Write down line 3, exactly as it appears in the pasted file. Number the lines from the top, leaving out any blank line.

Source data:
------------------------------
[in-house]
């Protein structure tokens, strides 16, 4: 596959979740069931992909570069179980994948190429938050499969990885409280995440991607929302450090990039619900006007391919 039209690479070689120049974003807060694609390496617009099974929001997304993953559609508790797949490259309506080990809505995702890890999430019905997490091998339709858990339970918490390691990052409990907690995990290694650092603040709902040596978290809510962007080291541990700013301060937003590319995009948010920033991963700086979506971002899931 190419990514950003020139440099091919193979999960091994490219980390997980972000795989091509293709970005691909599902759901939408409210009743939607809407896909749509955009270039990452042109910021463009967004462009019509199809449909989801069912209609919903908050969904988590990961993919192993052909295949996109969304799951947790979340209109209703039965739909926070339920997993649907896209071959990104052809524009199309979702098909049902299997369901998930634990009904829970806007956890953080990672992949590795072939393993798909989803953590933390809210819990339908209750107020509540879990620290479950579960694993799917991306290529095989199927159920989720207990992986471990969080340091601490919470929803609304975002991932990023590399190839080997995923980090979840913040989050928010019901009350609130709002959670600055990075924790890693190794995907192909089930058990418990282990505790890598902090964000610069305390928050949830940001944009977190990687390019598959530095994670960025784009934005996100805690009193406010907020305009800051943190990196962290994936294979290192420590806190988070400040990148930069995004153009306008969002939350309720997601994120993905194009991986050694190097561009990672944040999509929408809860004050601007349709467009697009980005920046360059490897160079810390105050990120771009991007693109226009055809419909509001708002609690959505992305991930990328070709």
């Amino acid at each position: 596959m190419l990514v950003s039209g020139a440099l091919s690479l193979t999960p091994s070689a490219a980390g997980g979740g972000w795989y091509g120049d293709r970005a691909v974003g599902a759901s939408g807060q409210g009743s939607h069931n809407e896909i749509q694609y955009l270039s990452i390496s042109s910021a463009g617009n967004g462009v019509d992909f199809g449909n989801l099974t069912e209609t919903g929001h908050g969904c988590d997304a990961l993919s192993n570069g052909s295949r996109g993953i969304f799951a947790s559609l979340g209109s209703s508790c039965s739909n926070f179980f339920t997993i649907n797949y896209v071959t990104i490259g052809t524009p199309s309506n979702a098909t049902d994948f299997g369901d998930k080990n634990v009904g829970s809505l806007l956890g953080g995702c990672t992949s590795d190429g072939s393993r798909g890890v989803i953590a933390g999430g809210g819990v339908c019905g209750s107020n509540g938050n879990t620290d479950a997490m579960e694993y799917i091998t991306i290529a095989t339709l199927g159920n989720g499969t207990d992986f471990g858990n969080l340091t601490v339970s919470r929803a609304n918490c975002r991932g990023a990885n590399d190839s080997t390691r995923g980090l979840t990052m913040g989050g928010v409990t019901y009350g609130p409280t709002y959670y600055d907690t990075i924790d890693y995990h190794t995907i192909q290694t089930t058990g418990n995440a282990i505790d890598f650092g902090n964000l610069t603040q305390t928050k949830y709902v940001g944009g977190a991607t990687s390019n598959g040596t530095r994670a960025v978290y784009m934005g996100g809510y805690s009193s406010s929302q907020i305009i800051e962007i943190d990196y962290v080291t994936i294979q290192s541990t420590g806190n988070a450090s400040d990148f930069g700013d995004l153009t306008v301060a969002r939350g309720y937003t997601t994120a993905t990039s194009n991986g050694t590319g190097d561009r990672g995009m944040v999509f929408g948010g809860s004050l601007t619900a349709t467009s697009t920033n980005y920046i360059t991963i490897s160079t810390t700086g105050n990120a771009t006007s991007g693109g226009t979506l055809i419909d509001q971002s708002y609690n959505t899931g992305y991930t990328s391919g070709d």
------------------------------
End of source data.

């Amino acid at each position: 596959m190419l990514v950003s039209g020139a440099l091919s690479l193979t999960p091994s070689a490219a980390g997980g979740g972000w795989y091509g120049d293709r970005a691909v974003g599902a759901s939408g807060q409210g009743s939607h069931n809407e896909i749509q694609y955009l270039s990452i390496s042109s910021a463009g617009n967004g462009v019509d992909f199809g449909n989801l099974t069912e209609t919903g929001h908050g969904c988590d997304a990961l993919s192993n570069g052909s295949r996109g993953i969304f799951a947790s559609l979340g209109s209703s508790c039965s739909n926070f179980f339920t997993i649907n797949y896209v071959t990104i490259g052809t524009p199309s309506n979702a098909t049902d994948f299997g369901d998930k080990n634990v009904g829970s809505l806007l956890g953080g995702c990672t992949s590795d190429g072939s393993r798909g890890v989803i953590a933390g999430g809210g819990v339908c019905g209750s107020n509540g938050n879990t620290d479950a997490m579960e694993y799917i091998t991306i290529a095989t339709l199927g159920n989720g499969t207990d992986f471990g858990n969080l340091t601490v339970s919470r929803a609304n918490c975002r991932g990023a990885n590399d190839s080997t390691r995923g980090l979840t990052m913040g989050g928010v409990t019901y009350g609130p409280t709002y959670y600055d907690t990075i924790d890693y995990h190794t995907i192909q290694t089930t058990g418990n995440a282990i505790d890598f650092g902090n964000l610069t603040q305390t928050k949830y709902v940001g944009g977190a991607t990687s390019n598959g040596t530095r994670a960025v978290y784009m934005g996100g809510y805690s009193s406010s929302q907020i305009i800051e962007i943190d990196y962290v080291t994936i294979q290192s541990t420590g806190n988070a450090s400040d990148f930069g700013d995004l153009t306008v301060a969002r939350g309720y937003t997601t994120a993905t990039s194009n991986g050694t590319g190097d561009r990672g995009m944040v999509f929408g948010g809860s004050l601007t619900a349709t467009s697009t920033n980005y920046i360059t991963i490897s160079t810390t700086g105050n990120a771009t006007s991007g693109g226009t979506l055809i419909d509001q971002s708002y609690n959505t899931g992305y991930t990328s391919g070709d």